[0064] The short sides of the boards of all the embodiments may be provided with conventional groove-and-tenon joints (or another well known system). This is illustrated in connection with the first embodiment in FIGS. 3, 4, 5 and 6 by a groove 10. The corresponding tenon is located at the other short end and thus is not visible.

[0065] The illustrated embodiments may be varied e.g. through modification of the thickness of the wear and carrier layers, the angles and configuration of the hook, the width and the length of the boards, etc., all of which should be obvious to a person skilled in the art. The scope of the invention will only be limited by the appended claims.

Referenced by
Citing PatentFiling datePublication dateApplicantTitle
US7251916 *Oct 25, 2001Aug 7, 2007M. KaindlPanels comprising an interlocking snap-in profile
US7516587 *Sep 27, 2006Apr 14, 2009Barlow David RInterlocking floor system
US7644556 *Nov 15, 2007Jan 12, 2010Correct Building Products, L.L.C.Planking system and method
US7802411Jul 9, 2007Sep 28, 2010Valinge Innovation AbMechanical locking system for floor panels
US7861482Jun 29, 2007Jan 4, 2011Valinge Innovation AbLocking system comprising a combination lock for panels
US7866110Jul 9, 2007Jan 11, 2011Valinge Innovation AbMechanical locking system for panels and method of installing same
US7930865Mar 20, 2009Apr 26, 2011Barlow David RMethod of installing an interlocking floor system
US8001741 *Nov 9, 2005Aug 23, 2011Kaind1 Flooring GmbHCovering panel
US8181416 *Jun 13, 2011May 22, 2012Valinge Innovation AbMechanical locking system for floor panels
US8266857Feb 3, 2011Sep 18, 2012David Barlow RInterlocking floor system with barbs for retaining covering
US8336272 *Jan 8, 2009Dec 25, 2012Flooring Technologies Ltd.Device and method for locking two building boards
US8375674Feb 16, 2010Feb 19, 2013Flooring Technologies Ltd.Panel, method of joining panels and method manufacturing panels
US8484924 *Dec 29, 2009Jul 16, 2013Flooring Technologies Ltd.Panel, in particular floor panel
US8584432 *Jan 13, 2010Nov 19, 2013Flooring Technologies Ltd.Panel, especially floor panel
US8627862 *Jan 30, 2009Jan 14, 2014Valinge Innovation AbMechanical locking of floor panels, methods to install and uninstall panels, a method and an equipment to produce the locking system, a method to connect a displaceable tongue to a panel and a tongue blank
US8640424 *Aug 8, 2013Feb 4, 2014Valinge Innovation AbMechanical locking system for floor panels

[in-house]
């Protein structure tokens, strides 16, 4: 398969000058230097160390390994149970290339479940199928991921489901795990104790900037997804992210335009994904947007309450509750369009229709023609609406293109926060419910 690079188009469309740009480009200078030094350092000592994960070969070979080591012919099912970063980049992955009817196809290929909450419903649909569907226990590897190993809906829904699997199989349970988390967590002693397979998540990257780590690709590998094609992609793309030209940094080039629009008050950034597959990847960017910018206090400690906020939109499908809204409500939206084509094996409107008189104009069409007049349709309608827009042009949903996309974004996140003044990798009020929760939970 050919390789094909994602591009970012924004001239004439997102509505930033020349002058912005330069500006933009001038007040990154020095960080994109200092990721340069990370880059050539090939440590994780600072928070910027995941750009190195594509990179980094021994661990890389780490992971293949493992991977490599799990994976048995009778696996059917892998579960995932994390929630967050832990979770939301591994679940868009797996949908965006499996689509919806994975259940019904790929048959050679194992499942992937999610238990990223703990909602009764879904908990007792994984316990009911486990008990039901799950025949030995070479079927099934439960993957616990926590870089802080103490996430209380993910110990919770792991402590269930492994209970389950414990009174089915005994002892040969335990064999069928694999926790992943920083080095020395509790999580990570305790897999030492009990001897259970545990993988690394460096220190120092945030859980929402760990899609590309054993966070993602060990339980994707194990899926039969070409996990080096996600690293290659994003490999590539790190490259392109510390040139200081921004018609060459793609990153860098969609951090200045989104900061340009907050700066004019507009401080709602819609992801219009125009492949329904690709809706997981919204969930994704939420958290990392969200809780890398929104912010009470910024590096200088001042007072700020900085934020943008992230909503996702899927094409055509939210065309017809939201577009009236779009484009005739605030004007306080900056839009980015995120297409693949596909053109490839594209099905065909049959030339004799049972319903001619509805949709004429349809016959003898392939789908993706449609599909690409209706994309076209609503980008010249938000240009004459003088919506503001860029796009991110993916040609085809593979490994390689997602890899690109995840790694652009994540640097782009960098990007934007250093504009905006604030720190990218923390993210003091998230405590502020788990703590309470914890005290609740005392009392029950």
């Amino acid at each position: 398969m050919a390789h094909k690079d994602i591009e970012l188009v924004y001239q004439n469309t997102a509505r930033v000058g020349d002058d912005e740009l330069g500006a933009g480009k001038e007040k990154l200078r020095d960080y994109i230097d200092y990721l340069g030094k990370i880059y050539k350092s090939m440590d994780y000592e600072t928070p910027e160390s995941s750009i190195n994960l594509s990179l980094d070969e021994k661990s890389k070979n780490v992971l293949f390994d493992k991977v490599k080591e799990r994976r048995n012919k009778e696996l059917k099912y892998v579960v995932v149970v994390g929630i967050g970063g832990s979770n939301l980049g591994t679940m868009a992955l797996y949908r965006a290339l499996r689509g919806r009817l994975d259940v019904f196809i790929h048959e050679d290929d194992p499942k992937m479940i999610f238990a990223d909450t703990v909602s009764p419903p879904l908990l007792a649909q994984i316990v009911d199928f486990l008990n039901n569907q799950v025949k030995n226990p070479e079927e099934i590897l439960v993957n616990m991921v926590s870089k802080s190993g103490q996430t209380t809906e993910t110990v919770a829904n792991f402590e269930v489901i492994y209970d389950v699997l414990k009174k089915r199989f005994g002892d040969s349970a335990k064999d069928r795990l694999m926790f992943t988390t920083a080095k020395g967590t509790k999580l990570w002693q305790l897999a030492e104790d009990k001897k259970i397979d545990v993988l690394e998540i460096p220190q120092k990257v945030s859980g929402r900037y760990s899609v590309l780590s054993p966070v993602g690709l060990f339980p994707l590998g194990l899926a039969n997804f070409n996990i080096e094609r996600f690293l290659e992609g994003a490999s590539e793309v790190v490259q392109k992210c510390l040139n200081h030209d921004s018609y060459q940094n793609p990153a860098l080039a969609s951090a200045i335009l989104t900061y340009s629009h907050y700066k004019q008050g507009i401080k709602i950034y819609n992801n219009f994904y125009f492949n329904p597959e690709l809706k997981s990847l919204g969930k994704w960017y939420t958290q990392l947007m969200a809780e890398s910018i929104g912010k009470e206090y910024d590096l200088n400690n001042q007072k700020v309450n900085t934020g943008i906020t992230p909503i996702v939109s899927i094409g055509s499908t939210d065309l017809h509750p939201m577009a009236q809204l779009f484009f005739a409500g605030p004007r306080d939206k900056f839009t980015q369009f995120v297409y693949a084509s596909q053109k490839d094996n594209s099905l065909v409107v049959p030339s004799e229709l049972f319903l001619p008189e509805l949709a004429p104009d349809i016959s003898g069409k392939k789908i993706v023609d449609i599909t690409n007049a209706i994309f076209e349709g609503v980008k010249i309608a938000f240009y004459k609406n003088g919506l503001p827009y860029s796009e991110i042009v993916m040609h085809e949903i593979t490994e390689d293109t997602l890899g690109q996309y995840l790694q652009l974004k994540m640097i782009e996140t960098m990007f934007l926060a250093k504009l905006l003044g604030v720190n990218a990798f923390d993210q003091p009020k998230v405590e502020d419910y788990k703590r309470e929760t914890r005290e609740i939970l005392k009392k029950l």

US8726603 *Jun 1, 2011May 20, 2014Hong Kong Mei Li Sheng Flooring Co., LimitedBoard assembly
US8726604Mar 3, 2011May 20, 2014Akzenta Paneele + Profile GmbhFloor panel with a plastic backing
US20090173032 *Jan 8, 2009Jul 9, 2009Flooring Technologies Ltd.Device and method for locking two building boards
US20110030303 *Jan 30, 2009Feb 10, 2011Valinge Innovation Belguim BVBAMechanical locking of floor panels, methods to install and uninstall panels, a method and an equipement to produce the locking system, a method to connect a displaceable tongue to a panel and a tongue blank
US20110094178 *Jan 13, 2010Apr 28, 2011Flooring Technologies Ltd.Panel, especially floor panel
US20110167744 *Jan 10, 2011Jul 14, 2011Mannington Mills, Inc.Floor Covering With Interlocking Design
US20110258959 *Dec 29, 2009Oct 27, 2011Flooring Technologies Ltd.Panel, in particular floor panel
US20120317911 *Jun 1, 2011Dec 20, 2012Hong Kong Mei Li Sheng Flooring Co., LimitedBoard assembly
CN101932780BJan 30, 2009Oct 17, 2012瓦林格创新比利时股份有限公司Mechanical locking of floor panels, methods to install and uninstall panels, a method and an equipement to produce the locking system, a method to connect a displaceable tongue to a panel and a tongue blank
EP2428205A1Mar 15, 2007Mar 14, 2012Tris Pharma, Inc.Modified release formulations containing drug-ion exchange resin complexes
WO2009116926A1 *Jan 30, 2009Sep 24, 2009Välinge Innovation Belgium BVBAMechanical locking of floor panels, methods to install and uninstall panels, a method and an equipement to produce the locking system, a method to connect a displaceable tongue to a panel and a tongue blank
WO2010028901A1 *Jul 23, 2009Mar 18, 2010Akzenta Paneele + Profile GmbhFloor panel with a plastic backing
Classifications
U.S. Classification52/578, 52/592.1, 52/591.2
International ClassificationE04F15/02, E04F15/04
Cooperative ClassificationE04F2201/0123, E04F2201/07, E04F2201/022, E04F15/02, E04F15/04
European ClassificationE04F15/04, E04F15/02
Legal Events
DateCodeEventDescription
Feb 11, 2002ASAssignment
Owner name: SODERBERG, JAN, SWEDEN
Free format text: ASSIGNMENT OF ASSIGNORS INTEREST;ASSIGNOR:PALMBERG, ULF;REEL/FRAME:012600/0654
Effective date: 20011119